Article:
Caregivers are battling new rules that advocates say will help prevent dependent adult abuse. The proposed rules stem from a 2008 law that directed the Iowa Department of Inspections and Appeals to define and investigate abuse in hospitals and nursing homes.

But Cindy Kramer, a consultant for Healthcare of Iowa in Cedar Rapids, says the standards are so strict an accidental injury could land a caregiver on the state’s dependent abuse registry.

"You may have a nurse aide that is walking down the hall and she may have a resident sitting in a wheel chair that usually self-propels — they move themself down the hall — and that resident says, ‘Would you take me to the activity?’ and the nurse aide pushes them in the wheelchair and doesn’t put a foot pedal on; the person catches their leg and sustains an injury — that is potential dependent adult abuse," she says.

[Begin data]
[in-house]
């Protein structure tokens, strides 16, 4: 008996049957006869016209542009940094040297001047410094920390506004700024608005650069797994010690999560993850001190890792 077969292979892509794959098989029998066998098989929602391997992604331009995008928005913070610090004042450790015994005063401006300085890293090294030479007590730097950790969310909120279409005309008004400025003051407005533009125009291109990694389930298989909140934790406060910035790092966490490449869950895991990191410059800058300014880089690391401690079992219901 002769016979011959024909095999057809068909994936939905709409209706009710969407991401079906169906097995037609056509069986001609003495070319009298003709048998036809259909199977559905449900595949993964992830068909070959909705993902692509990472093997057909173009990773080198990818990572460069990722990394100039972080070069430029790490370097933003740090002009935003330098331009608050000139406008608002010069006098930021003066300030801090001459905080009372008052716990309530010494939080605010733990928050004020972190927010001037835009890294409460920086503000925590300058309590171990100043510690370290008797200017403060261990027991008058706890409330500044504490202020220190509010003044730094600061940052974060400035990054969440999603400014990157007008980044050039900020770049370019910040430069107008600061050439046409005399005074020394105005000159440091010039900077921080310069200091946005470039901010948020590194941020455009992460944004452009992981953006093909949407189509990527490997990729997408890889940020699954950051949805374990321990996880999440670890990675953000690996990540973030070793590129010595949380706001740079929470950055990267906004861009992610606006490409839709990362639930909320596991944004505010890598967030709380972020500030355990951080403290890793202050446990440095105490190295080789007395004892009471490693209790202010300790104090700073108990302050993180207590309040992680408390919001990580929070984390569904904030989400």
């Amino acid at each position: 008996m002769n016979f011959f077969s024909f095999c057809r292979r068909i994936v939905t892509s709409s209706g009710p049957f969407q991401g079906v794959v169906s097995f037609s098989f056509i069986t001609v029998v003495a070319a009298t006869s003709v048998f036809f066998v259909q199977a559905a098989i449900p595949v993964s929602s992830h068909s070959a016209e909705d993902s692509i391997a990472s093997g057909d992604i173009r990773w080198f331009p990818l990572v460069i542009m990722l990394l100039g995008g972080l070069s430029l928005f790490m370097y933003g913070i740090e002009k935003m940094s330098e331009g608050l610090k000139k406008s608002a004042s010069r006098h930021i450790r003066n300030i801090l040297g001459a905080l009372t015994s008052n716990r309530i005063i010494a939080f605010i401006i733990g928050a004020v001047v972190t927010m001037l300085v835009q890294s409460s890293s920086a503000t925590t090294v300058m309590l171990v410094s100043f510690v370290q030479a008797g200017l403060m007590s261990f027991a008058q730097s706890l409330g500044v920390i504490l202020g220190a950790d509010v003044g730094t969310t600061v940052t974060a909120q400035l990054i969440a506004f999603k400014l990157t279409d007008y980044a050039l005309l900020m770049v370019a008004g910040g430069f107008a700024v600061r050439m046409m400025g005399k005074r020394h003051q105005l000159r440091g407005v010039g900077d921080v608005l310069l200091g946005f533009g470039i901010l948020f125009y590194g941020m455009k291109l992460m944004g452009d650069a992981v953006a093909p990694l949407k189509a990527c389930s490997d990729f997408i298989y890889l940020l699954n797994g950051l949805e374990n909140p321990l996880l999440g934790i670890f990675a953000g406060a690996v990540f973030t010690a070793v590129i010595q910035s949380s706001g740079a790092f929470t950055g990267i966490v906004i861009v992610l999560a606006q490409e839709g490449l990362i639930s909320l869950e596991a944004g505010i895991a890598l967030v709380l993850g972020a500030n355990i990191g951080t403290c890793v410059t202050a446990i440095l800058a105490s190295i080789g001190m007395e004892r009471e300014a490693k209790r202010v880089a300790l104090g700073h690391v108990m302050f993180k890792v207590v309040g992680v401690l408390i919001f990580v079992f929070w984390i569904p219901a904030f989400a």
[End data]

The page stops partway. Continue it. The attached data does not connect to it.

"And, you know, I think that’s unreasonable and to hold C.N.A.s and nurses to that standard is higher than what we hold our physicians to." Kramer says the rules may make it harder for nursing homes to find staff.

"People are shying away from that because they’re afraid if they get caught up in something like this where they could end up with a dependant adult abuse allegation against them it could ruin their career as far as going on into nursing, medical school or any health profession," she says.

Kelly Meyers, an attorney for the Iowa Health Care Association, says the agency’s proposed definition of sexual exploitation is very problematic. "The definition involves kissing and oftentimes we have caregivers who will give someone a supportive hug or a kiss on the top of their head or on the cheek and we think that that is a positive, supportive action and we would never want that misconstrued as any type of abuse," Meyers says.

Legislators on the Administrative Rules Review Committee are sympathetic to the industry’s concerns. The panel has directed the Department of Inspections and Appeals to consider redrafting the proposed rules one more time. But an attorney for the agency warned many of the definitions that are drawing fire were taken directly from the law legislators passed.